Migraines are a very common ailment, with studies suggesting they affect up to 13% of the US adult population. Symptoms can be moderate to severe, and can last hours or even days, and a lot of people confuse a migraine with a bad headache. It is however, a little different to other headaches, and people who suffer from regular migraines often describe attacks as debilitating, rendering them unable to carry out day to day activities.
We actually know very little about the causes of migraines and what is happening in the body and brain when they occur. It is thought that genes have a lot to answer for, as migraines tend to run in the family, and we also know that more women suffer migraines than men. We used to think the symptoms, of the which the main one is an extreme headache, were caused by blood vessels expanding in the brain. It is now thought this is not the cause but an effect of a migraine attack, and research points to the origins being a nerve within the brain called the ‘trigeminal nerve.’ This is primarily responsible for sending messages from the face to the brain, and when over-stimulated it can cause blood vessels to expand within the brain. It is thought that people who get migraines have an overly sensitive trigeminal nerve, causing the symptoms of a migraine to occur, often regularly. This is where triggers come into play, as different stimuli can activate the trigeminal nerve. Common triggers include stress, screens, reading, hormonal cycles, and even food or drink.
The symptom everyone associates with a migraine is a headache which can last between 4 and 72 hours. This can range from moderate to severe, although is more often than not very intense, and it is usually on one side. People have described their headache as a throbbing headache, a sharp pain in one area, and even as if their head were in a vice. A headache, however is not the only symptom. There are several types of migraine with slightly different symptoms, and they can be split into three main categories:
This is the most common type of migraine, and can begin with little to no warning or build up, often leaving the person suddenly unable to carry out daily tasks. The pain in the head can be combined with any or all of the following:
This is a migraine with a warning system. Those who have migraine with aura will experience the same symptoms as someone without, but first they will experience some neurological disturbances, just before the onset of the headache. These last between around 5-20 minutes, but won't last longer than 1 hour. They are usually sensory disturbances, most commonly affecting sight. Visual disturbances include:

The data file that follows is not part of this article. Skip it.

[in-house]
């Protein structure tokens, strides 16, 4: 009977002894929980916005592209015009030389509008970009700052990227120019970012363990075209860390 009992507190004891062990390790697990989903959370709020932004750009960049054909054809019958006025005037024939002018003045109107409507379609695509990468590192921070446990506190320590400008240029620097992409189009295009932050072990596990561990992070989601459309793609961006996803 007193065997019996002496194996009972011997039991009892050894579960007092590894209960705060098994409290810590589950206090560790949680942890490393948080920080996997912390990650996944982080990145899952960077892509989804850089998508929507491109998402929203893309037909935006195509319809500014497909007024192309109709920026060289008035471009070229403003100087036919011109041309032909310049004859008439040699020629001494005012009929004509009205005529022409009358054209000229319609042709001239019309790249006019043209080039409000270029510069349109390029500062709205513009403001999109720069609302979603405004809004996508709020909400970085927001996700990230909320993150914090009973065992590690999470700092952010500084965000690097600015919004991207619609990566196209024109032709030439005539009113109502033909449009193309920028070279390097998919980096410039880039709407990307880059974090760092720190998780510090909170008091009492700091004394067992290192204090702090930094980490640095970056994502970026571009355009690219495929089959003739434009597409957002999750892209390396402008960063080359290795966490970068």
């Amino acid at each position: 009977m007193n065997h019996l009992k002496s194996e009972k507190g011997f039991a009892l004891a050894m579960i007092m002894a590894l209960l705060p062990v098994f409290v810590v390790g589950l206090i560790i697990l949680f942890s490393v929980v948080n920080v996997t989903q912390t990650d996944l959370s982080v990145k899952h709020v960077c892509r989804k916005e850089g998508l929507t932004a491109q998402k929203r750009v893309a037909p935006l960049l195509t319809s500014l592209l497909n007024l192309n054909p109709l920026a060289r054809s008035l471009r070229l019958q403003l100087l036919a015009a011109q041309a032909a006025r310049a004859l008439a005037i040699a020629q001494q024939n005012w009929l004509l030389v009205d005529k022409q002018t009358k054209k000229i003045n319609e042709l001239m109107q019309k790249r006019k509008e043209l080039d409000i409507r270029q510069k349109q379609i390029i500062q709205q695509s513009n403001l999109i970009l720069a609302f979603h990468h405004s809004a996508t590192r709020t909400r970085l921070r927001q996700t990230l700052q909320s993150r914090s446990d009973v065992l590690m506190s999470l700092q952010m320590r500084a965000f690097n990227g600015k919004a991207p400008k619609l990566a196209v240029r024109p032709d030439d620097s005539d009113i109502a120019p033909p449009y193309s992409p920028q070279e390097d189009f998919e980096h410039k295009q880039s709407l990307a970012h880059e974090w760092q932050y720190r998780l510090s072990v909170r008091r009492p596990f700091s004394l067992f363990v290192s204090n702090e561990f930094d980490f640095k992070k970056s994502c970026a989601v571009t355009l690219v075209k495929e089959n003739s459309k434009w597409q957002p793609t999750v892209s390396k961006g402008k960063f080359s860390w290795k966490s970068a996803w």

Other symptoms include:
This is a much rarer form of migraine, and can happen to people who usually suffer migraines with aura. In this case, you will experience all the warning signs of the aura, but without the headache. It’s not known why this may happen, but it could be a response from previous attacks as the body tries to learn how to cope.
Migraines can be quite scary to experience, especially if you’ve never had one before. If caught early with painkillers or triptans, which help relax the blood vessels and reverse the activation of the trigeminal nerve, then symptoms can disappear. Once the headache takes hold, however, it is quite hard to treat, and people often simply have to lie down in a dark room and rest until the headache lifts. If you are concerned about any of the symptoms you are experiencing or have read in this blogpost, then place your symptoms into the Isabel Symptom Checker and talk through the findings with your doctor. If you are getting migraines a lot, there may be some treatments or changes in medication that your doctor can suggest to help prevent attacks. If you want to try and prevent attacks yourself, try and notice the triggers for your migraines so you can avoid or cut down on them, for example taking regular breaks from working in front of a screen.
Mandy has worked for Isabel Healthcare since 2000. Prior to this, she was a Senior Staff Nurse on the Pediatric Infectious disease ward and high dependency unit at one of London's top hospitals, St Mary’s in Paddington which is part of Imperial College Healthcare NHS Trust. Her experience in the healthcare industry for the past 28 years in both the UK and USA means she's a vital resource for our organization. Mandy currently lives and works in Scottsdale, Arizona.